Ileus bij kinderen zonder eerdere buikoperaties
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Klinische les
05-10-2015
Daan van Poll, Sjoerd A. de Beer, Justin R. de Jong en Hugo A. Heij

Mechanical ileus in children with no prior history of abdominal surgery

This supplementary information is presented as submitted by the corresponding author. It has not been copy-edited by NTvG.

Introduction

Mechanical ileus in children with no prior abdominal history caused and not including intussusception and incarcerated inguinal hernia are rare problems that can lead to disastrous outcomes if no adequate and swift action is undertaken.

Case description

We present two cases of children with ileus and no prior medical history. The causes were congenital in both cases and necessitated emergency-procedures. The first case is of a 6-year old boy who presented with acute abdominal pain and vomiting caused by a persistent omphalomesenteric duct. Strangulation was seen on abdominal ultrasound. Emergency-laparotomy was performed with resection of the omphalomesenteric duct. Recovery was uneventful.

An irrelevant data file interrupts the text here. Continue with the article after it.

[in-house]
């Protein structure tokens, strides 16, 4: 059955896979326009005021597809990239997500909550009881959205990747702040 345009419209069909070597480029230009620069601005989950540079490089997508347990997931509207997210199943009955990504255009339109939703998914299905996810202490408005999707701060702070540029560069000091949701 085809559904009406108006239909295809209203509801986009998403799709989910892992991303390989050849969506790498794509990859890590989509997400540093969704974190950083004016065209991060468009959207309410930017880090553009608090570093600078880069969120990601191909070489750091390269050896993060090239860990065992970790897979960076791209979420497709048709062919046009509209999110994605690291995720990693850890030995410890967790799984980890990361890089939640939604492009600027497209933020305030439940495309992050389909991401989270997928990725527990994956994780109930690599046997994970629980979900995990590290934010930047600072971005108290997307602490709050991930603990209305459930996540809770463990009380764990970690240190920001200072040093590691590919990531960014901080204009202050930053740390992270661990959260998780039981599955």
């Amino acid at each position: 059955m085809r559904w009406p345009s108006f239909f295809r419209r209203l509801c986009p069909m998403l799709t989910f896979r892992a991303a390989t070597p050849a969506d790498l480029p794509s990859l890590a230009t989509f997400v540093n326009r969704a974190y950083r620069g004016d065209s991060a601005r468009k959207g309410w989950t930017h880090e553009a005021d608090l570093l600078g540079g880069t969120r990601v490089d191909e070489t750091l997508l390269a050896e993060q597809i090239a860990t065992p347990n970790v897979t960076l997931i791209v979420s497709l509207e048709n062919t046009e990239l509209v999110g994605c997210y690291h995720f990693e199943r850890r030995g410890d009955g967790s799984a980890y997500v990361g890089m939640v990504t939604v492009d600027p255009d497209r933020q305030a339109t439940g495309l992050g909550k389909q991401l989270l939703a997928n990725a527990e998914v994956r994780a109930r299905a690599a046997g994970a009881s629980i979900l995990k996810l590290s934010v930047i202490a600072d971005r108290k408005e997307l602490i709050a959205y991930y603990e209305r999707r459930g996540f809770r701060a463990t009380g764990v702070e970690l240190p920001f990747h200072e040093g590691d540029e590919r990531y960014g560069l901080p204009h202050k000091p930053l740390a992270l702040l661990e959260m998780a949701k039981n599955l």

The other case is of a 9-year old boy who presented after his intercontinental flight had to perform a stopover because of increasing abdominal pain, bilious vomiting and a deterioration of his general clinical condition. After analysis on the first-aid department including plain abdominal X-ray and abdominal ultrasound it was clear that either an infectious or mechanical abdominal problem was the cause of the clinical deterioration in this patient. An emergency-laparotomy was performed revealing malrotation with volvulus. Ischemia necessitated partial ileum resection leaving 150 centimeters of small intestine in situ. Recovery was prolonged with 9 days admission on the Intensive Care but eventually led to full oral feeds and discharge at day 12.

Conclusion

Children with no prior abdominal history and no signs of incarcerated inguinal hernia or intussusception who present with complaints that may be caused by mechanical obstruction should be managed with a surgical viewpoint and without delay. Congenital causes including malrotation with midgut volvulus and persistent omphalomesenteric duct should always be considered as potential causes.